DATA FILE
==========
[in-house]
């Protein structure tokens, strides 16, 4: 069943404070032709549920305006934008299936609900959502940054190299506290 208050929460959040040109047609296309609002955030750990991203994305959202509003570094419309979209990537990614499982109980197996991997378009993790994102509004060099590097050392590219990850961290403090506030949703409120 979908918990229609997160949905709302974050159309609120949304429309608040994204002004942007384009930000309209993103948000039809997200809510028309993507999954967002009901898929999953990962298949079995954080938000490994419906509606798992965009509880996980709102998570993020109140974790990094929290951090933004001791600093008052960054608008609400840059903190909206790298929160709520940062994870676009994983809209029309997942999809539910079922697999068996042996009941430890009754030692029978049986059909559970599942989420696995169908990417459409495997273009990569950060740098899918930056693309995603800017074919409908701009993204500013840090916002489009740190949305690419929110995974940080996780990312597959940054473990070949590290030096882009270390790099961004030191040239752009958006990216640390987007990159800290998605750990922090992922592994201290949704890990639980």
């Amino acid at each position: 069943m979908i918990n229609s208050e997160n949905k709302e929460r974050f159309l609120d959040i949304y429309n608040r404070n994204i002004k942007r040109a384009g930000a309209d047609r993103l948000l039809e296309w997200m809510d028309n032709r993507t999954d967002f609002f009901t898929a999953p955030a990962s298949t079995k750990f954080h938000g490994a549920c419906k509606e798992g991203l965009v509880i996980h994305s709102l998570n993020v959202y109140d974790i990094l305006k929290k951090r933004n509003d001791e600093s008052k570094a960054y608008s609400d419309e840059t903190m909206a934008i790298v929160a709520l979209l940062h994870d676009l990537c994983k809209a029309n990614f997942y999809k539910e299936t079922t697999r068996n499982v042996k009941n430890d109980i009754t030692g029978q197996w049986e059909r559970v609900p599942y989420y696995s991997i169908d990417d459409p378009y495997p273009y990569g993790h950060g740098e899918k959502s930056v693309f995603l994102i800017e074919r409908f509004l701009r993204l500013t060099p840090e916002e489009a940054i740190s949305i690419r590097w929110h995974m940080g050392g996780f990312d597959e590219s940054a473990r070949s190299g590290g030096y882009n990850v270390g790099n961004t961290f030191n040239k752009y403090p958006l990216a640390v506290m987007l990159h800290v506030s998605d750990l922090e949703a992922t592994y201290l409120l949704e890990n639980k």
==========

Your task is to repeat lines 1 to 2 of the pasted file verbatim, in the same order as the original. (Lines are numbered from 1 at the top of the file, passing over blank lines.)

[in-house]
């Protein structure tokens, strides 16, 4: 069943404070032709549920305006934008299936609900959502940054190299506290 208050929460959040040109047609296309609002955030750990991203994305959202509003570094419309979209990537990614499982109980197996991997378009993790994102509004060099590097050392590219990850961290403090506030949703409120 979908918990229609997160949905709302974050159309609120949304429309608040994204002004942007384009930000309209993103948000039809997200809510028309993507999954967002009901898929999953990962298949079995954080938000490994419906509606798992965009509880996980709102998570993020109140974790990094929290951090933004001791600093008052960054608008609400840059903190909206790298929160709520940062994870676009994983809209029309997942999809539910079922697999068996042996009941430890009754030692029978049986059909559970599942989420696995169908990417459409495997273009990569950060740098899918930056693309995603800017074919409908701009993204500013840090916002489009740190949305690419929110995974940080996780990312597959940054473990070949590290030096882009270390790099961004030191040239752009958006990216640390987007990159800290998605750990922090992922592994201290949704890990639980």